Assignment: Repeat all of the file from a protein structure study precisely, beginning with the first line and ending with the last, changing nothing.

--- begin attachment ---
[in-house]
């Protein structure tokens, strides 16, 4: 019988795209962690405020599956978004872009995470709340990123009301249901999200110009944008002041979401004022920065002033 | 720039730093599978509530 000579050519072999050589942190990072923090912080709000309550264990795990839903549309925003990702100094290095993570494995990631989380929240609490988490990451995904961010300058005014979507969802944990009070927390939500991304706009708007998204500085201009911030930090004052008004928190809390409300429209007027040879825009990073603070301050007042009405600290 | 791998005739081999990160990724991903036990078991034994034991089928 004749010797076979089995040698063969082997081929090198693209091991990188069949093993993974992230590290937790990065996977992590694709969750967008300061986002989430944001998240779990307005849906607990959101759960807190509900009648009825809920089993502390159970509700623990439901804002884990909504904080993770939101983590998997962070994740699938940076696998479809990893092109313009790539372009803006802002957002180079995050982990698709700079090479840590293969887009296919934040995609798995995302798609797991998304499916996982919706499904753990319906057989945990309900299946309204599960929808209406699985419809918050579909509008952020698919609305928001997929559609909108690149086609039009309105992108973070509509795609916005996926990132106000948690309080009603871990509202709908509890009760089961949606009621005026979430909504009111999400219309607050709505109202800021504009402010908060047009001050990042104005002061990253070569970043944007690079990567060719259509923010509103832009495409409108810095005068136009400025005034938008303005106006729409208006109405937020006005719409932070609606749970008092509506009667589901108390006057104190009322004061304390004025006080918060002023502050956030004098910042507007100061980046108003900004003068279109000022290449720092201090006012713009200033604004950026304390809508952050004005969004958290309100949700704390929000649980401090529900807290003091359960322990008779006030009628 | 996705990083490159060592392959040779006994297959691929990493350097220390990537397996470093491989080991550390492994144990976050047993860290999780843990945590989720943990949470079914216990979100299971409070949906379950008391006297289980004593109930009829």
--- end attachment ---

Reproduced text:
[in-house]
């Protein structure tokens, strides 16, 4: 019988795209962690405020599956978004872009995470709340990123009301249901999200110009944008002041979401004022920065002033 | 720039730093599978509530 000579050519072999050589942190990072923090912080709000309550264990795990839903549309925003990702100094290095993570494995990631989380929240609490988490990451995904961010300058005014979507969802944990009070927390939500991304706009708007998204500085201009911030930090004052008004928190809390409300429209007027040879825009990073603070301050007042009405600290 | 791998005739081999990160990724991903036990078991034994034991089928 004749010797076979089995040698063969082997081929090198693209091991990188069949093993993974992230590290937790990065996977992590694709969750967008300061986002989430944001998240779990307005849906607990959101759960807190509900009648009825809920089993502390159970509700623990439901804002884990909504904080993770939101983590998997962070994740699938940076696998479809990893092109313009790539372009803006802002957002180079995050982990698709700079090479840590293969887009296919934040995609798995995302798609797991998304499916996982919706499904753990319906057989945990309900299946309204599960929808209406699985419809918050579909509008952020698919609305928001997929559609909108690149086609039009309105992108973070509509795609916005996926990132106000948690309080009603871990509202709908509890009760089961949606009621005026979430909504009111999400219309607050709505109202800021504009402010908060047009001050990042104005002061990253070569970043944007690079990567060719259509923010509103832009495409409108810095005068136009400025005034938008303005106006729409208006109405937020006005719409932070609606749970008092509506009667589901108390006057104190009322004061304390004025006080918060002023502050956030004098910042507007100061980046108003900004003068279109000022290449720092201090006012713009200033604004950026304390809508952050004005969004958290309100949700704390929000649980401090529900807290003091359960322990008779006030009628 | 996705990083490159060592392959040779006994297959691929990493350097220390990537397996470093491989080991550390492994144990976050047993860290999780843990945590989720943990949470079914216990979100299971409070949906379950008391006297289980004593109930009829």